'Ghostwatch' Named In Top 100 Most "Game Changing" BBC Shows Of All Time
May 11, 2022 1:00 AM ‐ Halloween • Paranormal • Television
This article is more than one year old.
To celebrate a century of the BBC, the British Film Institute (BFI) has compiled a list of 100 shows that revolutionised broadcasting and it includes the infamous Halloween special, 'Ghostwatch'.
In 1992, television viewers across the UK were terrified by what appeared to be a live broadcast from a haunted house. 'Ghostwatch', written by Stephen Volk and directed by Lesley Manning, has gone on to inspire a generation of filmmakers and has been named by the BFI as one of the Beeb's most game-changing television shows of all time.
The BFI have put together the list of game changers to celebrate the fact the corporation has been broadcasting for a century this year. 'Ghostwatch' features alongside such influential shows as Panorama, The Sooty Show and The Sky at Night, which all helped to shape their respective genres for generations.
The BFI describe a "game changer" as a show that "revolutionised the broadcasting landscape by defining and developing entire genres." And if one show ever defined a genre, especially when it comes to paranormal entertainment, it has to be 'Ghostwatch', which comes in at number 75 on the BFI's list.
'Ghostwatch', which itself celebrates its 30th anniversary this year, saw Sarah Greene embark on a unique investigation into supernatural activity in a haunted house in London, while veteran broadcaster Michael Parkinson tried to hold things together in the studio as poltergeist activity at the house escalated. The show ended with Sarah being pulled into a cupboard by the resident ghost, nicknamed "Pipes", and Parky wandered around the studio seemingly possessed as the transmission ended.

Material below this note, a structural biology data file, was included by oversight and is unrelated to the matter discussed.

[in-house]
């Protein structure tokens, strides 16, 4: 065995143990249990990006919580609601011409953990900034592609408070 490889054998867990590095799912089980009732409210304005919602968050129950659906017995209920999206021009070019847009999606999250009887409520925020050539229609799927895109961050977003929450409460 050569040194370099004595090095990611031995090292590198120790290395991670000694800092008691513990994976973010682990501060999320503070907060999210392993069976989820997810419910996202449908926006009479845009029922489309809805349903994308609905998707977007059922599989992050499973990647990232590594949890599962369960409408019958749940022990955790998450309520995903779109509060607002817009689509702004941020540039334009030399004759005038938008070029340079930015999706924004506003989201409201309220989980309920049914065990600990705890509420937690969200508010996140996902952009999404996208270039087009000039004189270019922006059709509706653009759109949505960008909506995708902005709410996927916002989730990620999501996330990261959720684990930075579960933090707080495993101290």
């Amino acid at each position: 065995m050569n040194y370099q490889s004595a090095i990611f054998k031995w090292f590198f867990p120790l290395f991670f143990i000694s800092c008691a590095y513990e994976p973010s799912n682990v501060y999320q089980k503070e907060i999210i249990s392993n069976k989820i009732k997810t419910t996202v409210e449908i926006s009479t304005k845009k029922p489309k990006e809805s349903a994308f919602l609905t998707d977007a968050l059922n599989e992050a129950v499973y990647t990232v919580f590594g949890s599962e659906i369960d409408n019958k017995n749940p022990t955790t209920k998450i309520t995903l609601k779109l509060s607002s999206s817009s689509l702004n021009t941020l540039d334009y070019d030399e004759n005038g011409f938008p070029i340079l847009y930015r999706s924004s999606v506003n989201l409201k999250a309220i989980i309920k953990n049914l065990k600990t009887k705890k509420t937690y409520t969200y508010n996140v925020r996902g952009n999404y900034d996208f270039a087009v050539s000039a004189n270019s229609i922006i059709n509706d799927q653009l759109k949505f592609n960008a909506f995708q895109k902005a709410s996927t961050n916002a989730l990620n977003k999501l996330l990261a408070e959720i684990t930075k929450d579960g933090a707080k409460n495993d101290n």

BFI explained why they'd given the one-off Halloween special "game changer" status, they wrote, "its influence extending as far as horror cinema's 'found footage' subgenre. Volk's 'massive séance' is a perfect metaphor for the shared experience of television at its most powerful."
The BFI also said, "complaints flooded in, and sections of the press whipped itself into such a frenzy at the BBC's 'deception' that comparisons were drawn with Orson Welles' infamous 1938 War of the Worlds radio broadcast. As a result, the programme has yet to receive a repeat broadcast, and in the decade between its original transmission and the BFI's DVD release in 2002 a veritable 'Ghostwatch' cult sprang up."
The list of game changers also features the BBC's first ever science fiction series, 'The Quatermass Experiment', which in 1953 saw Professor Quatermass' experimental space rocket return to Earth with two of its crew missing and the third infected by an alien organism.
As well as the hard-hitting, apocalyptic one-off, 'Threads', which offered viewers a chilling dramatisation of the effects of a devastating global nuclear war and how they impacted on the lives of two working-class families in Sheffield.
'Ghostwatch' is available to view free in the BFI Southbank Mediatheque alongside feature-length documentary 'Ghostwatch: Behind the Curtains', and is also available on DVD from Amazon.
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